The Lord God then built up into a woman the rib that he had taken from the man. When he brought her to the man, the man said: “This one, at last, is bone of my bones and flesh of my flesh; This one shall be called ‘woman,’ for out of ‘her man’ this one has been taken.” That is why a man leaves his father and mother and clings to his wife, and the two of them become one body. (Gen 2:22 – 24) From the beginning, man and woman were created for each other. Note that woman was taken from man’s side. She was not taken from his head; she was not intended to rule him. She was not taken from his feet; she was not intended to be dominated by him. She was taken from his side, she was equal to him, yet they had their different roles, just as the Father is the Father and the Son is the Son, and it was the Son who became Human, not the Father, yet they are One, and that One is God. Just as Their Differences do not detract from Their Equality, neither then do the differences of man and woman.
As the Father, Son, and Holy Spirit are One, and yet They are distinct and separate Persons, so in the unity of man and woman, they truly become one flesh, one soul, one life, and yet remain distinct and separate in their masculinity and femininity. And as the Holy Spirit’s existence images the Love between the Father and the Son, so the child created images the love between a man and a woman. Thus, it is by the communio personarum that man fully becomes the image of God.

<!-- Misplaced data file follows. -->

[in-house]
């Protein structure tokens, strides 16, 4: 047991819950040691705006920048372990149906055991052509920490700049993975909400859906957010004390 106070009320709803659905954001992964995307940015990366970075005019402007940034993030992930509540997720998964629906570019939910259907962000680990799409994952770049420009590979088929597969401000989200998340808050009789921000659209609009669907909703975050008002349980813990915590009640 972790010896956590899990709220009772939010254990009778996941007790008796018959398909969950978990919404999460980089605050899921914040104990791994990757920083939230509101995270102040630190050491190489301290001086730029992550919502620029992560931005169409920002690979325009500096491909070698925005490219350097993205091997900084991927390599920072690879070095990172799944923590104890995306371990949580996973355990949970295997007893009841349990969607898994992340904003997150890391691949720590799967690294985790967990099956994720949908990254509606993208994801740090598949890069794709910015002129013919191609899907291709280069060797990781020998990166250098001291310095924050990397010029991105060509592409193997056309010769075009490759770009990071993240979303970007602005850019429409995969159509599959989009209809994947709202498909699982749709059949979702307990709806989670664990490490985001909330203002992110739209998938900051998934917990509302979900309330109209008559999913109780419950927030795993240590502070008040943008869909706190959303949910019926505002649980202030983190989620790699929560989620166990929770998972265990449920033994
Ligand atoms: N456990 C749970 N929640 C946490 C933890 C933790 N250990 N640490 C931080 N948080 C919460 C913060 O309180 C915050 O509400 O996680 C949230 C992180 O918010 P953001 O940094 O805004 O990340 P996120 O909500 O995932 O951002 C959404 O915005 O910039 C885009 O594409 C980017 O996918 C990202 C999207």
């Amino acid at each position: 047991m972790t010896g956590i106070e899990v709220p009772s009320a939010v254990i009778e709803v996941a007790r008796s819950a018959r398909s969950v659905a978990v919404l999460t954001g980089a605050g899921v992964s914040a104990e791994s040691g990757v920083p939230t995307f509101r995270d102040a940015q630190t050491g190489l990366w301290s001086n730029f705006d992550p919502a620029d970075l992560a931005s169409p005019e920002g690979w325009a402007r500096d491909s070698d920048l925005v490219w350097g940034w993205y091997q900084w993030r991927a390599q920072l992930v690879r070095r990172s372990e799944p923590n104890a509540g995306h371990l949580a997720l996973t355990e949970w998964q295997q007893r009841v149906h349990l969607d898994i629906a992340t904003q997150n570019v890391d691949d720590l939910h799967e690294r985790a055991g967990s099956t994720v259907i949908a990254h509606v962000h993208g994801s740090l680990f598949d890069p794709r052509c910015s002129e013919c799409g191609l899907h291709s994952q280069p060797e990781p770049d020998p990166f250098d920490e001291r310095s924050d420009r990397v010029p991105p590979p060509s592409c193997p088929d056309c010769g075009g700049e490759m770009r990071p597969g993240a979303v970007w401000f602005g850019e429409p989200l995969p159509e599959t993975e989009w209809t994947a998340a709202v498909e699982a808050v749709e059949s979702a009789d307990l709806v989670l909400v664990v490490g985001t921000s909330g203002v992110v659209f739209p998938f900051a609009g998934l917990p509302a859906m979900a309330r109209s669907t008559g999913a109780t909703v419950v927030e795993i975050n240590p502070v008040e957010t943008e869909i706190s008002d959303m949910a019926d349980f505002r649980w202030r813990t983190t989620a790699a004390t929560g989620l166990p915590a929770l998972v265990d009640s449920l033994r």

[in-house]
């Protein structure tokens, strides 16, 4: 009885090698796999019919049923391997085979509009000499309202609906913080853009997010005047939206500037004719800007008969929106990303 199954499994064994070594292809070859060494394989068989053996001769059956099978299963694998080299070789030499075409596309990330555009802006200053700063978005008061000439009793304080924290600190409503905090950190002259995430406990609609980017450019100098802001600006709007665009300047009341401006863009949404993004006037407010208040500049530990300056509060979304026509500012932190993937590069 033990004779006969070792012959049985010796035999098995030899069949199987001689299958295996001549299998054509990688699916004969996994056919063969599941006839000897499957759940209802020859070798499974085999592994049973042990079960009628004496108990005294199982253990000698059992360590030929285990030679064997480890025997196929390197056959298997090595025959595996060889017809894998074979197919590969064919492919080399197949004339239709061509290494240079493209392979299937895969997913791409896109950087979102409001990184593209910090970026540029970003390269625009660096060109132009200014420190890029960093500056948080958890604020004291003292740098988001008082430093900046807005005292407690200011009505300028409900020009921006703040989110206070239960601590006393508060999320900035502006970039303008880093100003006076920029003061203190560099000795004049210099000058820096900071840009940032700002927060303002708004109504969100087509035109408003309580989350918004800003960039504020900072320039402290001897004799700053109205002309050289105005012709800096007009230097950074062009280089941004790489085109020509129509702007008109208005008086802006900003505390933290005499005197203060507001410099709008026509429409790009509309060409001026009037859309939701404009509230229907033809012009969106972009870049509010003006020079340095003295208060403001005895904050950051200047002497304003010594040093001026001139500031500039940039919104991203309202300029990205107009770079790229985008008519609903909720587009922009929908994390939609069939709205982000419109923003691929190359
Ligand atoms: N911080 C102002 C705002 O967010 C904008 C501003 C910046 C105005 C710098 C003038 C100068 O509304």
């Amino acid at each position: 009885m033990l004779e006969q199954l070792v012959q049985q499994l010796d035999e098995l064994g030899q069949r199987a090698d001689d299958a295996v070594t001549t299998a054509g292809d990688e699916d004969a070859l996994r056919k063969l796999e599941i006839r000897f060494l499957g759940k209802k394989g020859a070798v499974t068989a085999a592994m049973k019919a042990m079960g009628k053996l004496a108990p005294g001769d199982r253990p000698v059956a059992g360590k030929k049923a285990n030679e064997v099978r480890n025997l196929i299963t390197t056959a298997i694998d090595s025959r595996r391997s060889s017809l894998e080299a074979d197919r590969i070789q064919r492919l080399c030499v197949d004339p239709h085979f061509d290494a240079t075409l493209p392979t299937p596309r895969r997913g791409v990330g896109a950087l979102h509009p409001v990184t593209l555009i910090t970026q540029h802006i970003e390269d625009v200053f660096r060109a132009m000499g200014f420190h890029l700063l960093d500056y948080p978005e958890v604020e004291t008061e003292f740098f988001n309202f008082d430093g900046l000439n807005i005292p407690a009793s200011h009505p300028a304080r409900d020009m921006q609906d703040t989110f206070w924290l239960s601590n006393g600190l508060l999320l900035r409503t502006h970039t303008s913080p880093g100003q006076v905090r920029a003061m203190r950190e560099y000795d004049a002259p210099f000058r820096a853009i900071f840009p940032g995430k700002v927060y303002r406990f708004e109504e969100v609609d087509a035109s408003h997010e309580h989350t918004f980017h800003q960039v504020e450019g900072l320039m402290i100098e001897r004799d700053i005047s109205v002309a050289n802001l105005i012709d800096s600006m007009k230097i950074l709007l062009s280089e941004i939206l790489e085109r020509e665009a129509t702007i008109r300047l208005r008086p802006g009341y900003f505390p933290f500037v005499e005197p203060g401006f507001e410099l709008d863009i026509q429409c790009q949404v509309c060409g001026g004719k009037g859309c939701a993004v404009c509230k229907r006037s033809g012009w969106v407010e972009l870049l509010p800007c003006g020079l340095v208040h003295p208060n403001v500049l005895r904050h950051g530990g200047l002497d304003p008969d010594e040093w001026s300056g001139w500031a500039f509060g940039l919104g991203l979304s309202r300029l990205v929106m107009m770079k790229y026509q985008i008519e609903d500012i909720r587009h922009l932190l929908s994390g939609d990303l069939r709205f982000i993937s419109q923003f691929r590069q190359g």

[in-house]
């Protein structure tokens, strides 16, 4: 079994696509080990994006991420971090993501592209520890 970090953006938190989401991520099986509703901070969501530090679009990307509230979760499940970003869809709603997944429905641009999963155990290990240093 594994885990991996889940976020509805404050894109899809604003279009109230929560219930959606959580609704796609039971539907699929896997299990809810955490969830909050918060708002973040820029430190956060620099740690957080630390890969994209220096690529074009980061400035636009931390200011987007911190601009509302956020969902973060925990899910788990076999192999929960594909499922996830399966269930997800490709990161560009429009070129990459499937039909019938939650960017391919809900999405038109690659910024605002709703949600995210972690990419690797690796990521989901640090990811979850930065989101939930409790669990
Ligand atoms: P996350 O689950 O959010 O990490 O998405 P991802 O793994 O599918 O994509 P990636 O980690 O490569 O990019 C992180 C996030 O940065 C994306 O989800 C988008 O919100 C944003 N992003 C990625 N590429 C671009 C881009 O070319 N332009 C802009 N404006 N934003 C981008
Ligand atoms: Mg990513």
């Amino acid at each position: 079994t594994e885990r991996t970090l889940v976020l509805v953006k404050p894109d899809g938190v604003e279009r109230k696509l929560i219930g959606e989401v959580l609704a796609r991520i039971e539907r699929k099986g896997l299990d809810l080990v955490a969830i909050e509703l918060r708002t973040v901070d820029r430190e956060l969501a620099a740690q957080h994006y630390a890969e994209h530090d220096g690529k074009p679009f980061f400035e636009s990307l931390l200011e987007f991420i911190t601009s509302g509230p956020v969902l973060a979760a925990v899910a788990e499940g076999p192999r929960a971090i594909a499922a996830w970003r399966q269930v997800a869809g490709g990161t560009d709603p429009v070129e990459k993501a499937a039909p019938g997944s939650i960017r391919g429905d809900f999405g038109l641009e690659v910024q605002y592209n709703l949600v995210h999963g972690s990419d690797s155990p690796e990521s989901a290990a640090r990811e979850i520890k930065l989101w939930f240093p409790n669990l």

Essay #2: On the Expression of Love by Man as God Intended
In his General Audience of October 10, 1984, His Holiness, JPII said, “If the powers of concupiscence try to detach the language of the body from the truth.. the power of love instead strengthens it ever anew in that truth, so that the mystery of the redemption of the body can bear fruit in it.” He also says that “… love… is a power… a capacity of the human soul, of a theological nature.” So love, as a power given to man, is what enables man to become like God. God is, by definition, Love, and uncorrupted Love, ultimately, God, is, at all times, inclined towards the fullness of good. Thus, pure and perfect Love, is our strongest weapon against sin, because, by its very nature, it defies all evil.